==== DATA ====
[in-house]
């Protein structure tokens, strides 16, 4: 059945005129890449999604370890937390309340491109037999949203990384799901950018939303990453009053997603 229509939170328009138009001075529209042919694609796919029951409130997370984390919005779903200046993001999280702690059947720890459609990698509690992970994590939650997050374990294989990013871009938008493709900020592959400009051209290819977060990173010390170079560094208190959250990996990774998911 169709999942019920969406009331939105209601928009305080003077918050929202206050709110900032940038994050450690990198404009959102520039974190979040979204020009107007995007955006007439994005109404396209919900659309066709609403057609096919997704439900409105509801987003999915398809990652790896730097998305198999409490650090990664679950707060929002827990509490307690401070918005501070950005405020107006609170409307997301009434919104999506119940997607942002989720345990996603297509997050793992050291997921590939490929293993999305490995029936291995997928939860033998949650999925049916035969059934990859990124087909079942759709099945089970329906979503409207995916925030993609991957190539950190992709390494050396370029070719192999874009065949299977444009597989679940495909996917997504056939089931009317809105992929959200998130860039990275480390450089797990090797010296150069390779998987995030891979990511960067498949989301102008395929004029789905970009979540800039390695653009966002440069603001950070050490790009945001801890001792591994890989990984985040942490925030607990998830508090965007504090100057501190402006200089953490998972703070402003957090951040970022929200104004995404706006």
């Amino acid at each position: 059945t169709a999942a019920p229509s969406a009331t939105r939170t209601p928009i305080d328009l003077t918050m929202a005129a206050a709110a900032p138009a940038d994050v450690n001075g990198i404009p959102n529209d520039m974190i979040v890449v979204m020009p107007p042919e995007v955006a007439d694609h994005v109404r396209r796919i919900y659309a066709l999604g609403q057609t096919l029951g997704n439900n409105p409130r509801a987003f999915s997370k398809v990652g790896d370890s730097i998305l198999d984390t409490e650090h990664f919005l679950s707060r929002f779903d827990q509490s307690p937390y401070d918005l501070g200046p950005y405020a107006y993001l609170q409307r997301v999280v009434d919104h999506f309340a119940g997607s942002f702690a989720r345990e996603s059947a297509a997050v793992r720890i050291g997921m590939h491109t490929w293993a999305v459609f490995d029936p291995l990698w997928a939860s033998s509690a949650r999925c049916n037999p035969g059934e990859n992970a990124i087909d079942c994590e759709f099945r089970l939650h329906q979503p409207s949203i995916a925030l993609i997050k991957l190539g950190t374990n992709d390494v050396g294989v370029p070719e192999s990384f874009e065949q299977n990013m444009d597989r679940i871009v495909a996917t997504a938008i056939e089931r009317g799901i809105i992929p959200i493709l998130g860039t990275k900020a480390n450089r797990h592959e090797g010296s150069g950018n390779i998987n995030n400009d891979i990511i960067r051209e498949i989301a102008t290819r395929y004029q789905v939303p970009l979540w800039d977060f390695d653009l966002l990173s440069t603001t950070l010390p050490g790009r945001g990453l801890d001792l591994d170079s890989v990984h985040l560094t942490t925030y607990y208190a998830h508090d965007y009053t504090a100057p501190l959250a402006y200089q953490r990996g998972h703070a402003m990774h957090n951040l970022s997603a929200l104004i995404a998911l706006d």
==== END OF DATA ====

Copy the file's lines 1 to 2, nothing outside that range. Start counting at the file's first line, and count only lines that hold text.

[in-house]
């Protein structure tokens, strides 16, 4: 059945005129890449999604370890937390309340491109037999949203990384799901950018939303990453009053997603 229509939170328009138009001075529209042919694609796919029951409130997370984390919005779903200046993001999280702690059947720890459609990698509690992970994590939650997050374990294989990013871009938008493709900020592959400009051209290819977060990173010390170079560094208190959250990996990774998911 169709999942019920969406009331939105209601928009305080003077918050929202206050709110900032940038994050450690990198404009959102520039974190979040979204020009107007995007955006007439994005109404396209919900659309066709609403057609096919997704439900409105509801987003999915398809990652790896730097998305198999409490650090990664679950707060929002827990509490307690401070918005501070950005405020107006609170409307997301009434919104999506119940997607942002989720345990996603297509997050793992050291997921590939490929293993999305490995029936291995997928939860033998949650999925049916035969059934990859990124087909079942759709099945089970329906979503409207995916925030993609991957190539950190992709390494050396370029070719192999874009065949299977444009597989679940495909996917997504056939089931009317809105992929959200998130860039990275480390450089797990090797010296150069390779998987995030891979990511960067498949989301102008395929004029789905970009979540800039390695653009966002440069603001950070050490790009945001801890001792591994890989990984985040942490925030607990998830508090965007504090100057501190402006200089953490998972703070402003957090951040970022929200104004995404706006």